Awww… Does the widdle baby have a dirty diaper? Let the administration fix it for you.

  • /Reviewed by: Matt Riley
  • BPPyuko-lsat-blog-safe-spaces
    STFU, baby.

    With the surprise election of Donald Trump, colleges have stepped in to deal with some of the fall out. The responses have ranged from therapeutic cuddle time with puppies and kittens at the University of Pennsylvania to safe spaces where students can receive counseling at the University of Michigan-Flint.

    Here at Columbia Law School, we’ve had student senate sponsored — meaning student fee sponsored — “safe spaces,” though without the free psychological counseling. I think we’re all adults and we can handle disappointment the way we normally do by turning to friends, family and ranting on social networks.

    At law school, instead of safe spaces, I’d like to see more talks from experts and professors on how they think Trump’s policies will affect, say, international trade, the markets, immigration, and so on, and what the appointment of a particular cabinet member means going forward. One of the best aspects of attending law school are the daily lunch talks that often feature some of the country’s top experts in their respective fields. A professor at the school will often be invited to give comments or ask probing questions. True, most of these lunch talks are about scoring some free pizza, but when many are expecting a sea change in American politics and policy these opportunities for learning and discussion are especially useful and important.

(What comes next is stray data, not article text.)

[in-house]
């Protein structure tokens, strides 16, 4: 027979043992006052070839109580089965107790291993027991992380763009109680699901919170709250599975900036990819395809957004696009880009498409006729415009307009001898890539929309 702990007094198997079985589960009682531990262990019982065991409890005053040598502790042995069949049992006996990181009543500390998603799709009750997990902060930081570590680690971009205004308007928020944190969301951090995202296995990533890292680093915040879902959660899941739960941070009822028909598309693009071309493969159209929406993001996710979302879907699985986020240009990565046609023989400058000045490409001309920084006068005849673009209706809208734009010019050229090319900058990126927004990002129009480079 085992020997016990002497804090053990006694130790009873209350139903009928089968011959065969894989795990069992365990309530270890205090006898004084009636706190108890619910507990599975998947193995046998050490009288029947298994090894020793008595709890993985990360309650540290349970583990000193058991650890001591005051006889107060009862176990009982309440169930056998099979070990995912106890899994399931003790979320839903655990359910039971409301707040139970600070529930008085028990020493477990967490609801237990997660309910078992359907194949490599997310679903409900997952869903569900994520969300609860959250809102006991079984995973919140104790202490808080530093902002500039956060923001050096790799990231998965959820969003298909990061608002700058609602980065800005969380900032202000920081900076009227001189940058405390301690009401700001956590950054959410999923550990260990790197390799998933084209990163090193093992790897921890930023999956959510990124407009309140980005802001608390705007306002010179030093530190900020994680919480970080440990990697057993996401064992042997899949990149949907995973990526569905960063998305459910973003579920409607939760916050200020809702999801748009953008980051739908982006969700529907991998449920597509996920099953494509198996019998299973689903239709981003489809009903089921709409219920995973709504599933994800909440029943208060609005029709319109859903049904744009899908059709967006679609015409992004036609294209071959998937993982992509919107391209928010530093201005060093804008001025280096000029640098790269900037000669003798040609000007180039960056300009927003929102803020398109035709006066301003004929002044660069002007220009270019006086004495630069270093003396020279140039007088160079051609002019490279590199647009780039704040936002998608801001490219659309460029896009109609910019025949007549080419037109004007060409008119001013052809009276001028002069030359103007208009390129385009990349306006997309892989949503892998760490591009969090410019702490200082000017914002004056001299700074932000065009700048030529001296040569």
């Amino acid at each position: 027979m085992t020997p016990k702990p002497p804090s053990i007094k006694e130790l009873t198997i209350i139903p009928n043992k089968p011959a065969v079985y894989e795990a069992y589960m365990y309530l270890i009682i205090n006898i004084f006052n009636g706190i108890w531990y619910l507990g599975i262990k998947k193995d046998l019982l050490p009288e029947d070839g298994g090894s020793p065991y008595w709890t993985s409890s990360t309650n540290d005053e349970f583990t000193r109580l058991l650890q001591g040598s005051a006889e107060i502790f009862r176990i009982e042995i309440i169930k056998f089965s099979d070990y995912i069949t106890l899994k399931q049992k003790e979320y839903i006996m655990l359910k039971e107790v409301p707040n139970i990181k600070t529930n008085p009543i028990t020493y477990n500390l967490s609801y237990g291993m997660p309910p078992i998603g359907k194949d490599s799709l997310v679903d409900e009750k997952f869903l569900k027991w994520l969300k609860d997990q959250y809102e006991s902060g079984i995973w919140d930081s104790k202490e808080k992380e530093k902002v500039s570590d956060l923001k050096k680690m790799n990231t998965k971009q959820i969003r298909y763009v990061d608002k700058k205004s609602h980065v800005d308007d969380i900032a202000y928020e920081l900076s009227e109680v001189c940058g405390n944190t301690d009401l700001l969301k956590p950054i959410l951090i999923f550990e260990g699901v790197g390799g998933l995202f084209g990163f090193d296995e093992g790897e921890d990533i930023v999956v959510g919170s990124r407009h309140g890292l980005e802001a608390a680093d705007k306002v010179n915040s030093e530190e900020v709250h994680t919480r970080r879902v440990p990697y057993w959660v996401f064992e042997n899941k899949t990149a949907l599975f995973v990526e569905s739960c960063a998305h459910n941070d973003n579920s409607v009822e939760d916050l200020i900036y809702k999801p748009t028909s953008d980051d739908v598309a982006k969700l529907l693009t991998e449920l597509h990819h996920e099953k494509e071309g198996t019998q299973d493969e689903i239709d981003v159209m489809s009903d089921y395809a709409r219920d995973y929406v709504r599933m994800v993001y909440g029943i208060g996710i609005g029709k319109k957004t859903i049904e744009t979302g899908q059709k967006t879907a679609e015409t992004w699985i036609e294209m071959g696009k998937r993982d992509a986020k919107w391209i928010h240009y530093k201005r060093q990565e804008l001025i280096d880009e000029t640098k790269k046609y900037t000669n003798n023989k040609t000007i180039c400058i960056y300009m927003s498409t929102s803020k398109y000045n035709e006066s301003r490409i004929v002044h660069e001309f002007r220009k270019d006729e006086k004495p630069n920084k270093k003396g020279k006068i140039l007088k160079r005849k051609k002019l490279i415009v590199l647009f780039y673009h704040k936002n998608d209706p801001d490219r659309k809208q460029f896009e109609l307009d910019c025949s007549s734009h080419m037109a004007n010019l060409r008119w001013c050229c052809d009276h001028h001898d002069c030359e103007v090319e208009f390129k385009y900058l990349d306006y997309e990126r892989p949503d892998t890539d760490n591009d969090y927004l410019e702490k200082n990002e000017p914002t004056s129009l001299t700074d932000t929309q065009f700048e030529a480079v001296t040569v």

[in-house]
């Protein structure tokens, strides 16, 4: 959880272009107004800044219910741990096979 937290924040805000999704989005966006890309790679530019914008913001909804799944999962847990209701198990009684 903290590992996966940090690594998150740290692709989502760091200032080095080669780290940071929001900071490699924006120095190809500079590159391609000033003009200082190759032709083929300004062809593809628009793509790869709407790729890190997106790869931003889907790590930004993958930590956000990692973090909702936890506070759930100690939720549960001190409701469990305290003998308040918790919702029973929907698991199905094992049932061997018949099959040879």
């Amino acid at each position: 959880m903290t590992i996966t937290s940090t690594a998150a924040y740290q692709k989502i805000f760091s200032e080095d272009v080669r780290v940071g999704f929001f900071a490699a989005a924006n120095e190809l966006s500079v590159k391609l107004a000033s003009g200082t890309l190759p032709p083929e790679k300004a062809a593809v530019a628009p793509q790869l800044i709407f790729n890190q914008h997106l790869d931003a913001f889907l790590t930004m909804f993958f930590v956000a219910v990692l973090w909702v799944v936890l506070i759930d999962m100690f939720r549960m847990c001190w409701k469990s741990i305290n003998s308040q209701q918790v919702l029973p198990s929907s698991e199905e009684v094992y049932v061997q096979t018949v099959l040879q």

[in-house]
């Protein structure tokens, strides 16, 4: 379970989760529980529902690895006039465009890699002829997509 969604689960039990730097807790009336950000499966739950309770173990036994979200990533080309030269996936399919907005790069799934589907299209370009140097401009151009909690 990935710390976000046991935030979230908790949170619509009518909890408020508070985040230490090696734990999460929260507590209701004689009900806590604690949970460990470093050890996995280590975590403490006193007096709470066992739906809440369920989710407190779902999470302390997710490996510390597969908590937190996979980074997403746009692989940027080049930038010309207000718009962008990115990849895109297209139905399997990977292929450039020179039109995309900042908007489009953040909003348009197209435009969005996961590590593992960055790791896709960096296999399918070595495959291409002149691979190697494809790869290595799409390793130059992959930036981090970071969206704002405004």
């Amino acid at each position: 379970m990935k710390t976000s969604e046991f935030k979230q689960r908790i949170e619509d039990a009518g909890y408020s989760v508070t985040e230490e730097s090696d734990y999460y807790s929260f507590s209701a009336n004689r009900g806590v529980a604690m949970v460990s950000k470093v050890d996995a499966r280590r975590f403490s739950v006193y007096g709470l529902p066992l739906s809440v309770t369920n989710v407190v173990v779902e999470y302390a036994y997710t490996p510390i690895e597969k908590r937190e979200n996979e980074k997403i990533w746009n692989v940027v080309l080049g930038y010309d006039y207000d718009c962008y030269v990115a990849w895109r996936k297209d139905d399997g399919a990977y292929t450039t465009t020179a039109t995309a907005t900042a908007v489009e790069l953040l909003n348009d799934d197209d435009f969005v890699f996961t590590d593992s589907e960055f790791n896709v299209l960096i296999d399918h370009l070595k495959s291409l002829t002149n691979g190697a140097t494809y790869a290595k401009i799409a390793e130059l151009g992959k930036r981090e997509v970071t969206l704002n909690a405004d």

For people frustrated with a Trump presidency, law schools should also create and expand existing clinics aimed to deal with some of the fallout from a Trump administration — for example, reduced civil rights enforcement, or increased deportation proceedings. Though law students waste a lot of time working for journals on articles no one will ever read, clinical work can make a real difference for underserved communities.

    More discussions and more opportunities for involvement are surely coming, and I don’t mean to suggest that there is an inexorable trade-off between the two. But schools, professional and undergraduate, are overreaching, and our tuition and fees can be spent in more effective and relevant ways.

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